2. Click Enter.
        3. Enable
        4. Reboot your phone.
  1. Use antivirus software. While VPNs are great for expanding your online privacy, they can’t guard against viruses or malware, which is why they should always be paired with antivirus software.
  2. Use identity theft protection. Identity theft is another serious issue that could arise from events like data breaches or poor password habits. Use an identity theft protection service to monitor the web and beyond for your personally identifiable information.
  3. Use strong passwords. How secure is your password? Use our password strength checker to make sure it has enough letters, numbers, and special characters to guard against hackers.
  4. Don’t click on unfamiliar emails. Phishing emails bring you to websites that look legitimate but aren’t. The goal? To get you to enter your username and password, giving it to a hacker unknowingly. While phishing emails have gotten super sophisticated, the best practice is simply not to click on any unfamiliar emails, messages, or texts and their links or attachments.

Recap

Checking if a VPN is working properly only takes a few seconds, but it can be the difference between privacy and exposure. By combining this practice with other digital security measures like antivirus software, identity theft protection, and strong passwords, you can set yourself up for safe online browsing quickly and without much cost.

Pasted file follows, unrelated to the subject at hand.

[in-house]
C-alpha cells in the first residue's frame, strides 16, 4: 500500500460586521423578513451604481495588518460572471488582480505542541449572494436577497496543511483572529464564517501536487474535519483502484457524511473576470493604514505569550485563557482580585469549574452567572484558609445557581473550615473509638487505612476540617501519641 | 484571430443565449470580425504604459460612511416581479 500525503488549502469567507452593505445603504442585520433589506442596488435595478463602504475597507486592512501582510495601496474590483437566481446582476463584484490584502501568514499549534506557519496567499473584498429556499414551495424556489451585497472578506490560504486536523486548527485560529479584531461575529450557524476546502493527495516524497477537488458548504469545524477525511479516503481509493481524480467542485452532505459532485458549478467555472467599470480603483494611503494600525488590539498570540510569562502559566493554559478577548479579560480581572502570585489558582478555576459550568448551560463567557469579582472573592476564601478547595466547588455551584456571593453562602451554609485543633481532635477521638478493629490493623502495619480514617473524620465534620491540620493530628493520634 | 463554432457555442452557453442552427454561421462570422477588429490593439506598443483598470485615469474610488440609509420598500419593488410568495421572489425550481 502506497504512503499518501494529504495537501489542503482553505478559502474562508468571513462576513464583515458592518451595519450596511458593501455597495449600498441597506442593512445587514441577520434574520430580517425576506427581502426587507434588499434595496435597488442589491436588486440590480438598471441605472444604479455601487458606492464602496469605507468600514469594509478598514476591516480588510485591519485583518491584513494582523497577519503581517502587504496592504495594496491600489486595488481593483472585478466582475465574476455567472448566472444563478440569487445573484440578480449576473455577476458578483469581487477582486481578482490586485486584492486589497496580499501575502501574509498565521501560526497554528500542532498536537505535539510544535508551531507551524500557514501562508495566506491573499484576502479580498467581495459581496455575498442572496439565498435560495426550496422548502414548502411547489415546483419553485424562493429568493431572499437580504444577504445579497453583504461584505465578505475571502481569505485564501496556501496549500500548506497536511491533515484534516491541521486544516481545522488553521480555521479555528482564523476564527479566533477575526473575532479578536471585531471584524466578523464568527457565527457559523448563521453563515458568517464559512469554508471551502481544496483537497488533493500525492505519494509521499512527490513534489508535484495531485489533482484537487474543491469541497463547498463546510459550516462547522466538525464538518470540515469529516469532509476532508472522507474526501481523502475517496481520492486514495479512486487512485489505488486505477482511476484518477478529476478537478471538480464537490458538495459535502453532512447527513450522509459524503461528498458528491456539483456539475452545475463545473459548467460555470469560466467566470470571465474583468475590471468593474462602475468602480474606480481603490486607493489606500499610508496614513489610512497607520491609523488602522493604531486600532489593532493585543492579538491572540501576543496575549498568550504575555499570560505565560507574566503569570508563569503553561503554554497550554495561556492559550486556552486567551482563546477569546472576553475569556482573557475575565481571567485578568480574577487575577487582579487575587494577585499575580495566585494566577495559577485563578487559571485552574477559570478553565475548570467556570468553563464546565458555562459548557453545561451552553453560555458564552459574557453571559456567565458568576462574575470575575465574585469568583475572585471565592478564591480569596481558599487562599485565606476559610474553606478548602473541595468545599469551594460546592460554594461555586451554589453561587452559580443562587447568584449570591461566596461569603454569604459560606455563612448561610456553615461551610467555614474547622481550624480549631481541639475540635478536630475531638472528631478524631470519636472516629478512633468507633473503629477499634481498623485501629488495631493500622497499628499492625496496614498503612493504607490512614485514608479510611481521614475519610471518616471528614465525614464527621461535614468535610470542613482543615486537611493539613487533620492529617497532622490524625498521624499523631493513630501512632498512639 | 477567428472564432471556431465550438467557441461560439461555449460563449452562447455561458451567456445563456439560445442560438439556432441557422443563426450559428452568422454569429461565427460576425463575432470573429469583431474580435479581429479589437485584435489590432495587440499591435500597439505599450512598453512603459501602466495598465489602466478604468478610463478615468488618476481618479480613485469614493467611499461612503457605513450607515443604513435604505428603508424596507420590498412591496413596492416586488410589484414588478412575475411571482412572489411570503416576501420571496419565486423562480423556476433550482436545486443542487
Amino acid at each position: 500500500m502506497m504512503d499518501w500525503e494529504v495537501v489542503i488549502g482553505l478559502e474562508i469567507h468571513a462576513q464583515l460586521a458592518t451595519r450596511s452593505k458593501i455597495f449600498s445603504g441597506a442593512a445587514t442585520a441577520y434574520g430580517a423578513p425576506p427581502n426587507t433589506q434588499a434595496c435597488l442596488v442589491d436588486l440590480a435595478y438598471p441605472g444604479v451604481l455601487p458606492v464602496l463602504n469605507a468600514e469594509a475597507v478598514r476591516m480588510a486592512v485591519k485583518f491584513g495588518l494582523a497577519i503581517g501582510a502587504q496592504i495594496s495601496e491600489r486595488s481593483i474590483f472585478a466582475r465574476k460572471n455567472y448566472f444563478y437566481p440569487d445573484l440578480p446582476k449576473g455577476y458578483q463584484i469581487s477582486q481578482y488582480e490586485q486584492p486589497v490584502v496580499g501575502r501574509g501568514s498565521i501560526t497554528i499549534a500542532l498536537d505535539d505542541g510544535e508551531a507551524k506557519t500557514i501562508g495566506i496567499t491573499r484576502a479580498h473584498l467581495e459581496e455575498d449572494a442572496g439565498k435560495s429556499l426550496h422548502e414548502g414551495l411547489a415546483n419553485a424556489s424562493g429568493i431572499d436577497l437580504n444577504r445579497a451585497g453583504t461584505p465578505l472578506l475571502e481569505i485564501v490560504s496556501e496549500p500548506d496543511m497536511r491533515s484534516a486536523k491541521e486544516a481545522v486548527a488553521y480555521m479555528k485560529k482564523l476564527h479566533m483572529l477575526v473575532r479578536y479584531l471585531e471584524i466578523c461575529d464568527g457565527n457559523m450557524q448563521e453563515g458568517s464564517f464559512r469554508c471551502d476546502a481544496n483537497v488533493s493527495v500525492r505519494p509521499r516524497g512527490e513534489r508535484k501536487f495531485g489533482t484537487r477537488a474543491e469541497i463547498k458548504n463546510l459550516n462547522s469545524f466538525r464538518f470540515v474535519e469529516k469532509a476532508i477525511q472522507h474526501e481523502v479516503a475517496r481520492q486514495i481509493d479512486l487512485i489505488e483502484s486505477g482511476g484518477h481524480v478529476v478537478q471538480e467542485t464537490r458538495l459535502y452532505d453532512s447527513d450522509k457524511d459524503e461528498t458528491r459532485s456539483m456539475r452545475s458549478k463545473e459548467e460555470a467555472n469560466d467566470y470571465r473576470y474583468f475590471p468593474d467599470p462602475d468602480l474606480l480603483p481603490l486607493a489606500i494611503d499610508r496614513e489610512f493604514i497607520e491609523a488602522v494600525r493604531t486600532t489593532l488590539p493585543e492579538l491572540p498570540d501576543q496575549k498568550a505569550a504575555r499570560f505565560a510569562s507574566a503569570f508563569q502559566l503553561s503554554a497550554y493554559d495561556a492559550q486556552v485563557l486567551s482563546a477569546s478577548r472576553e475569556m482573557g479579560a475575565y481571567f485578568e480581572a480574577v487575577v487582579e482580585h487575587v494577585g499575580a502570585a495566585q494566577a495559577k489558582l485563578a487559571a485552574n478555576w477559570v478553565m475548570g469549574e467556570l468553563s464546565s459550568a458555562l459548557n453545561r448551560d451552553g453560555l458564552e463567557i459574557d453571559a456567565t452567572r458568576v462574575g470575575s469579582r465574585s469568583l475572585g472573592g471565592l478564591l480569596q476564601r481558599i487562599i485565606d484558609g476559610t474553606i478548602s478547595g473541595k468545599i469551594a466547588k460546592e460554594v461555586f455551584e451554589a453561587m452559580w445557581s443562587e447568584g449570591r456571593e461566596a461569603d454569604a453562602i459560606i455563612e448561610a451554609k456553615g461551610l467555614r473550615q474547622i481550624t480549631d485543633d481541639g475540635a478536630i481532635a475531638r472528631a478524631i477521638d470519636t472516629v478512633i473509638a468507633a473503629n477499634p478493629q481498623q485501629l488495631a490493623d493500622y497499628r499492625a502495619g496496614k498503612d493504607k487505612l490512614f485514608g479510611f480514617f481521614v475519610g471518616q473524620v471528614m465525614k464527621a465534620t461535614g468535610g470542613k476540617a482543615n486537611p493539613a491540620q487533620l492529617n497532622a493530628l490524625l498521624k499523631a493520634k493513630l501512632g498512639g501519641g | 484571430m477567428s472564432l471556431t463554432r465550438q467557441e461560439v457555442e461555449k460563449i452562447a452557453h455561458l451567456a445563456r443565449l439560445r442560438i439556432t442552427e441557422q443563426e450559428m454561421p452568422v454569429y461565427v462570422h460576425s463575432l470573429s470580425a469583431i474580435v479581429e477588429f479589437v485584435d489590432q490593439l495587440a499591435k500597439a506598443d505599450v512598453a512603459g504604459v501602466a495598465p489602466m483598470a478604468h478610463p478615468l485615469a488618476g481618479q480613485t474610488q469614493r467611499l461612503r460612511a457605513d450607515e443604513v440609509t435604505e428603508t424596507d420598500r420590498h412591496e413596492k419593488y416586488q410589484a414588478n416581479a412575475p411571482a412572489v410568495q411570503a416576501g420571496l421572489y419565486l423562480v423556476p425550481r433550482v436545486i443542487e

StrongVPN Windows App
StrongVPN Windows App

Frequently Asked Questions

VPNs always raise a lot of questions. We’re here with answers.

  • How do I test a VPN on my network?

    To test a VPN on your network, do DNS and WebRTC leak tests on DNSLeakTest.com and the ExpressVPN website, respectively. These tests will tell you whether your VPN is leaking your domain names (i.e., the websites you visit) and your device’s private IP address.